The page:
>Name: Stephen Grasby
Field of Expertise: Geochemistry
Education: Ph.D. in Low Temperature Aqueous Geochemistry, University of Calgary
Works at: Natural Resources Canada’s Geological Survey of Canada in Calgary, Alberta
What he studies
Dr. Grasby studies natural factors that control the geochemistry of groundwater, including potable waters, brines associated with petroleum development, and geothermal waters. Dr. Grasby and his team also study the geochemistry of shale that forms petroleum source rocks.
What is the importance of his research?
Sustainable energy usage requires minimizing impacts of energy development on the environment. Knowledge of natural controls on water geochemistry helps to distinguish between natural and anthropogenic impacts of groundwater systems to trace potential sources of contaminants. Similarly, this knowledge can be used to develop methods to limit impacts and to explore new forms of renewable energy such as geothermal power.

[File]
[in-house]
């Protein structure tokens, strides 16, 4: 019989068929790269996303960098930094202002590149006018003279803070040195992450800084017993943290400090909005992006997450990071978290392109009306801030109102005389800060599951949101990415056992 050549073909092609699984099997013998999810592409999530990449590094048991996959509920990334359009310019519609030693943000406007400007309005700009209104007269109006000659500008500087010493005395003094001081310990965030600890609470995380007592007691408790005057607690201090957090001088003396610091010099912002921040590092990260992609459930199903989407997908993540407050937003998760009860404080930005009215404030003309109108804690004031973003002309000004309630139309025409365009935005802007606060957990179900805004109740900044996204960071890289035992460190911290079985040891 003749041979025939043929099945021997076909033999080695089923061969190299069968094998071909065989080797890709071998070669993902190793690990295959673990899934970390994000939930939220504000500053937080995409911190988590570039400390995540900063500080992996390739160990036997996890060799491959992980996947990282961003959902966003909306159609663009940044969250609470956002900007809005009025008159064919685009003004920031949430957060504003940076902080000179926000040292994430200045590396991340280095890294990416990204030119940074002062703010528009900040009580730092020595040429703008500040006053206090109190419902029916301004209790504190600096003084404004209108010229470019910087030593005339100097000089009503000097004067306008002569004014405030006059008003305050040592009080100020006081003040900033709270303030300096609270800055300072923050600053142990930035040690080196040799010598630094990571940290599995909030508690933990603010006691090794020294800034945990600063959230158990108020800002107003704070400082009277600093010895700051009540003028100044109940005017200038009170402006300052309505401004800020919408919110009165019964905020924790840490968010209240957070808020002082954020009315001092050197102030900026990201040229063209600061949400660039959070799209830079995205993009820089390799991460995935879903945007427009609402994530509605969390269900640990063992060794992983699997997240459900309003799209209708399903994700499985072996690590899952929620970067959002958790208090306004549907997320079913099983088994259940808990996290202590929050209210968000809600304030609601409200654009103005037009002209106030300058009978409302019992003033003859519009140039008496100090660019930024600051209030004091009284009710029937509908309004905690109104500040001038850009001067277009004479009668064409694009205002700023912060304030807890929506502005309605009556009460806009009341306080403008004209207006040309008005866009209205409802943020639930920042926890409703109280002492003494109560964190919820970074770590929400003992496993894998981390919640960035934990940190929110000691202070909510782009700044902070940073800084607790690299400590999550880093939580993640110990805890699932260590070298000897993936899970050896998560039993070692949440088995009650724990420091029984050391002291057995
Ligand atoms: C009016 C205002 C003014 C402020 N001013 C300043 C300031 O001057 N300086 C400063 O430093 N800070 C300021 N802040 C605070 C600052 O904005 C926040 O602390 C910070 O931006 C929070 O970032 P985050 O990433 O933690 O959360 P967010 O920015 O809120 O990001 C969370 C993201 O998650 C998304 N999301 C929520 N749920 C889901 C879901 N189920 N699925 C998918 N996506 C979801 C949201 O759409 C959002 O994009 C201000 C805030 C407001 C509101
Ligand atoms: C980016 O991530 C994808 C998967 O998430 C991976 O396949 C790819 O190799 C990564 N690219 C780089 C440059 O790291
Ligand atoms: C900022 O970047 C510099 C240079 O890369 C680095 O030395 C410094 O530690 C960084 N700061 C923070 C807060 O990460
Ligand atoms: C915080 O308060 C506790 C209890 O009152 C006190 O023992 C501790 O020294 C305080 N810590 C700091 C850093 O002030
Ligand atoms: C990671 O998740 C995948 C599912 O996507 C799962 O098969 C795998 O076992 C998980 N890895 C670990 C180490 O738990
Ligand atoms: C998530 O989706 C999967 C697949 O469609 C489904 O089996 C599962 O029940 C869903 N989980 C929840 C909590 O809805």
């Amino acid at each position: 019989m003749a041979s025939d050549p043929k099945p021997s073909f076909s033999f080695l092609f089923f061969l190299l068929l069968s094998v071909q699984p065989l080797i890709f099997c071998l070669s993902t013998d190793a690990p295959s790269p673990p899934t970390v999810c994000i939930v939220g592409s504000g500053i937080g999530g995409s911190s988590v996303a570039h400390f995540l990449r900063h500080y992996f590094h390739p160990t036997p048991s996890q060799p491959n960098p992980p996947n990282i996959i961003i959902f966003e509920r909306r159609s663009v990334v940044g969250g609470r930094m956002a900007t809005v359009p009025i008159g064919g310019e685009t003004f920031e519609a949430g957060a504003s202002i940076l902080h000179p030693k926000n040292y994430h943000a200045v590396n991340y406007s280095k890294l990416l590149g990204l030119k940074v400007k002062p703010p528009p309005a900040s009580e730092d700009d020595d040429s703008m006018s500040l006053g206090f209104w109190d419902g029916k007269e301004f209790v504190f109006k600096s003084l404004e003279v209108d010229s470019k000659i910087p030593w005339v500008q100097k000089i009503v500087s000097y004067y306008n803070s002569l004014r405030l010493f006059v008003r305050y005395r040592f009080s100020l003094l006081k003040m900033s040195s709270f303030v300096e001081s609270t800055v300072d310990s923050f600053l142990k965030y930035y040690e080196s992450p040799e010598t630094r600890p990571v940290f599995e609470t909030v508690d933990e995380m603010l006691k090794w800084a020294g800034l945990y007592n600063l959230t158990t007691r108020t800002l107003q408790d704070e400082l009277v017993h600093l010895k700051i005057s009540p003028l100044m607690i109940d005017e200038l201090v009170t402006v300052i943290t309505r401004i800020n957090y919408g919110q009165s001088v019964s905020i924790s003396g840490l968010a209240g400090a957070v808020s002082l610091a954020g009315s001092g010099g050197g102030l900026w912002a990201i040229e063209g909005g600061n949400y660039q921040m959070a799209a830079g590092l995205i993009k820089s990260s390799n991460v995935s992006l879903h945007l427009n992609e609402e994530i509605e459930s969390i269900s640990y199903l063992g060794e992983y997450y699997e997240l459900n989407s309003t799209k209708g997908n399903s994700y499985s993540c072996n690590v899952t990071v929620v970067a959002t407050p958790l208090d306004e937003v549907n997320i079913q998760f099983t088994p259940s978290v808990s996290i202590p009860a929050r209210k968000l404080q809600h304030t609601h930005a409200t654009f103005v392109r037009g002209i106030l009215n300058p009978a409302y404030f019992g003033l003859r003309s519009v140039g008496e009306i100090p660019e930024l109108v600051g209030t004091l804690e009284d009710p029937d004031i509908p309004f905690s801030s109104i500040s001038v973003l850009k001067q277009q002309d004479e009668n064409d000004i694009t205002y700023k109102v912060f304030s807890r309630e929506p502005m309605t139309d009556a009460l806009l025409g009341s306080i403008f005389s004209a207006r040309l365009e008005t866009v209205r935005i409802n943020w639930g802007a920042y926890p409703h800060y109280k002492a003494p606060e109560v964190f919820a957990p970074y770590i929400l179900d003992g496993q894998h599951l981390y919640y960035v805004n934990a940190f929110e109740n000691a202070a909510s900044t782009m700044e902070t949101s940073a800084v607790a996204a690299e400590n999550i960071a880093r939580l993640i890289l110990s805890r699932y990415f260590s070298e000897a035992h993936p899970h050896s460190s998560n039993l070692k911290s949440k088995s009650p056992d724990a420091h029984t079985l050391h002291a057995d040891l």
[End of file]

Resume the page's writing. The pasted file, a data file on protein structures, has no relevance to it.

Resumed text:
A recent discovery determined that 252 million years ago, volcanoes caused significant combustion of coal. The ash produced has been found in ancient rocks and appears to be related to the greatest extinction in Earth history, when over 90% of marine life became extinct.
Current research projects
Geothermal energy potential in Canada; Groundwater Resources of the Nanaimo Lowlands.
Grasby, S.E., H. Sanei, and B. Beauchamp, (2011). Catastrophic dispersion of coal fly ash into oceans during the latest Permian extinction. Nature Geoscience, 4, 104-107.
Grasby, S.E., J. Osborn, Z. Chen, and P. Wozniak, (2010). Influence of till provenance on regional groundwater geochemistry. Chemical Geology, 273, 225-237.
Majorowicz, J. and S.E. Grasby, (2010). High potential regions for enhanced geothermal systems in Canada. Natural Resources Research, 19, 177-188.
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